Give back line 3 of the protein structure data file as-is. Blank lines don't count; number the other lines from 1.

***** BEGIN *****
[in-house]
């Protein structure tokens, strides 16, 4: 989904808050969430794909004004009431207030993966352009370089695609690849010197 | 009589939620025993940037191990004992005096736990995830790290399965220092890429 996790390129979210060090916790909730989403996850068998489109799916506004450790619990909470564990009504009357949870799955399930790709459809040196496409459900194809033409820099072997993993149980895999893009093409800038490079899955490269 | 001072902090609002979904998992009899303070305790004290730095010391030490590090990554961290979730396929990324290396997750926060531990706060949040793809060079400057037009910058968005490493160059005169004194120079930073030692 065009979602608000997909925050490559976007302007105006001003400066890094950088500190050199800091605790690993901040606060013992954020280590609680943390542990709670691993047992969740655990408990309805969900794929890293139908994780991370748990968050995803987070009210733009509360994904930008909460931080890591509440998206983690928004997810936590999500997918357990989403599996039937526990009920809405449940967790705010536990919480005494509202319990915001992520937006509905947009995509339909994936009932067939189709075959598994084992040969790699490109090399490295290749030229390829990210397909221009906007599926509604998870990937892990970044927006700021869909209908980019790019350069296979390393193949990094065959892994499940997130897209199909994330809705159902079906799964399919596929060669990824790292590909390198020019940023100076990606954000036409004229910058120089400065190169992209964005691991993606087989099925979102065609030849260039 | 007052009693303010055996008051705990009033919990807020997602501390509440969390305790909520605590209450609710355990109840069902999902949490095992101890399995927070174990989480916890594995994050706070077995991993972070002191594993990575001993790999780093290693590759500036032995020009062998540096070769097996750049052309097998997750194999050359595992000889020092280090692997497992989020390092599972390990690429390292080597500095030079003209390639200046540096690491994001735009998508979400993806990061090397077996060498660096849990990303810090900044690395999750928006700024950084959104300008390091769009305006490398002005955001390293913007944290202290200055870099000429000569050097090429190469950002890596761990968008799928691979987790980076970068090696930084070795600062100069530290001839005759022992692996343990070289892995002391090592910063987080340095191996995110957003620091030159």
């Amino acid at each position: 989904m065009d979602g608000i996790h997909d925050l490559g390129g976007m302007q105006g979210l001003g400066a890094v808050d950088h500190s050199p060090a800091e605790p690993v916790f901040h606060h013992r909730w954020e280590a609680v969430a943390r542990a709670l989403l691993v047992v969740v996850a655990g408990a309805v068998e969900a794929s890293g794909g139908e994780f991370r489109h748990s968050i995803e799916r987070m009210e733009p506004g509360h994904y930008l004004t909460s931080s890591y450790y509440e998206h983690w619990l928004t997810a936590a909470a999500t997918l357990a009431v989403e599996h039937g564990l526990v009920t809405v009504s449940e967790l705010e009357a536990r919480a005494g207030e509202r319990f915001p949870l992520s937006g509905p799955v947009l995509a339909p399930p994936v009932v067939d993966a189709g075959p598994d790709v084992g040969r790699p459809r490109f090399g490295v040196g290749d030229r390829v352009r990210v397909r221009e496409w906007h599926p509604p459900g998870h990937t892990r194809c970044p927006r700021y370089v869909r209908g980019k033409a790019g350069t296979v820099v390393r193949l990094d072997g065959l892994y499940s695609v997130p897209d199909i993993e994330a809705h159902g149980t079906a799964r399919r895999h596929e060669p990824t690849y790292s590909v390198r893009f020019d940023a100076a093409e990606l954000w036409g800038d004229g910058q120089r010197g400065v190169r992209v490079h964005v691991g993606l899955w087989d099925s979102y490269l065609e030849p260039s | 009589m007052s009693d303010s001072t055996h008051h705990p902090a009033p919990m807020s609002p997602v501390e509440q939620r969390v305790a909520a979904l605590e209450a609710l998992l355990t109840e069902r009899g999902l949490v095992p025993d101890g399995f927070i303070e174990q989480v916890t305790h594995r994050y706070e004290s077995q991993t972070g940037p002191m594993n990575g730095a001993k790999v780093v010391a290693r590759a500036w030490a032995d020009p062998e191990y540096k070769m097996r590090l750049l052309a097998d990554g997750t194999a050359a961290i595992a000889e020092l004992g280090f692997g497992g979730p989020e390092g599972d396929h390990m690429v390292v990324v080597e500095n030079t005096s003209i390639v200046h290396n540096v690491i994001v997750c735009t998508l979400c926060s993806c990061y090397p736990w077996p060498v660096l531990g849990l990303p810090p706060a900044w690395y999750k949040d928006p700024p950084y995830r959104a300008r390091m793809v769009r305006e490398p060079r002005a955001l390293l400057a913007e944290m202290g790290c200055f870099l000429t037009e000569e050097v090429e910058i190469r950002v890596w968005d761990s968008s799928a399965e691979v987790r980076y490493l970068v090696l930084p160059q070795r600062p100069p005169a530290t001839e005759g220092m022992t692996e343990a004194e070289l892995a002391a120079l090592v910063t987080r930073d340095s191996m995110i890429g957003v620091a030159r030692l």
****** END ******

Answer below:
């Amino acid at each position: 989904m065009d979602g608000i996790h997909d925050l490559g390129g976007m302007q105006g979210l001003g400066a890094v808050d950088h500190s050199p060090a800091e605790p690993v916790f901040h606060h013992r909730w954020e280590a609680v969430a943390r542990a709670l989403l691993v047992v969740v996850a655990g408990a309805v068998e969900a794929s890293g794909g139908e994780f991370r489109h748990s968050i995803e799916r987070m009210e733009p506004g509360h994904y930008l004004t909460s931080s890591y450790y509440e998206h983690w619990l928004t997810a936590a909470a999500t997918l357990a009431v989403e599996h039937g564990l526990v009920t809405v009504s449940e967790l705010e009357a536990r919480a005494g207030e509202r319990f915001p949870l992520s937006g509905p799955v947009l995509a339909p399930p994936v009932v067939d993966a189709g075959p598994d790709v084992g040969r790699p459809r490109f090399g490295v040196g290749d030229r390829v352009r990210v397909r221009e496409w906007h599926p509604p459900g998870h990937t892990r194809c970044p927006r700021y370089v869909r209908g980019k033409a790019g350069t296979v820099v390393r193949l990094d072997g065959l892994y499940s695609v997130p897209d199909i993993e994330a809705h159902g149980t079906a799964r399919r895999h596929e060669p990824t690849y790292s590909v390198r893009f020019d940023a100076a093409e990606l954000w036409g800038d004229g910058q120089r010197g400065v190169r992209v490079h964005v691991g993606l899955w087989d099925s979102y490269l065609e030849p260039s | 009589m007052s009693d303010s001072t055996h008051h705990p902090a009033p919990m807020s609002p997602v501390e509440q939620r969390v305790a909520a979904l605590e209450a609710l998992l355990t109840e069902r009899g999902l949490v095992p025993d101890g399995f927070i303070e174990q989480v916890t305790h594995r994050y706070e004290s077995q991993t972070g940037p002191m594993n990575g730095a001993k790999v780093v010391a290693r590759a500036w030490a032995d020009p062998e191990y540096k070769m097996r590090l750049l052309a097998d990554g997750t194999a050359a961290i595992a000889e020092l004992g280090f692997g497992g979730p989020e390092g599972d396929h390990m690429v390292v990324v080597e500095n030079t005096s003209i390639v200046h290396n540096v690491i994001v997750c735009t998508l979400c926060s993806c990061y090397p736990w077996p060498v660096l531990g849990l990303p810090p706060a900044w690395y999750k949040d928006p700024p950084y995830r959104a300008r390091m793809v769009r305006e490398p060079r002005a955001l390293l400057a913007e944290m202290g790290c200055f870099l000429t037009e000569e050097v090429e910058i190469r950002v890596w968005d761990s968008s799928a399965e691979v987790r980076y490493l970068v090696l930084p160059q070795r600062p100069p005169a530290t001839e005759g220092m022992t692996e343990a004194e070289l892995a002391a120079l090592v910063t987080r930073d340095s191996m995110i890429g957003v620091a030159r030692l």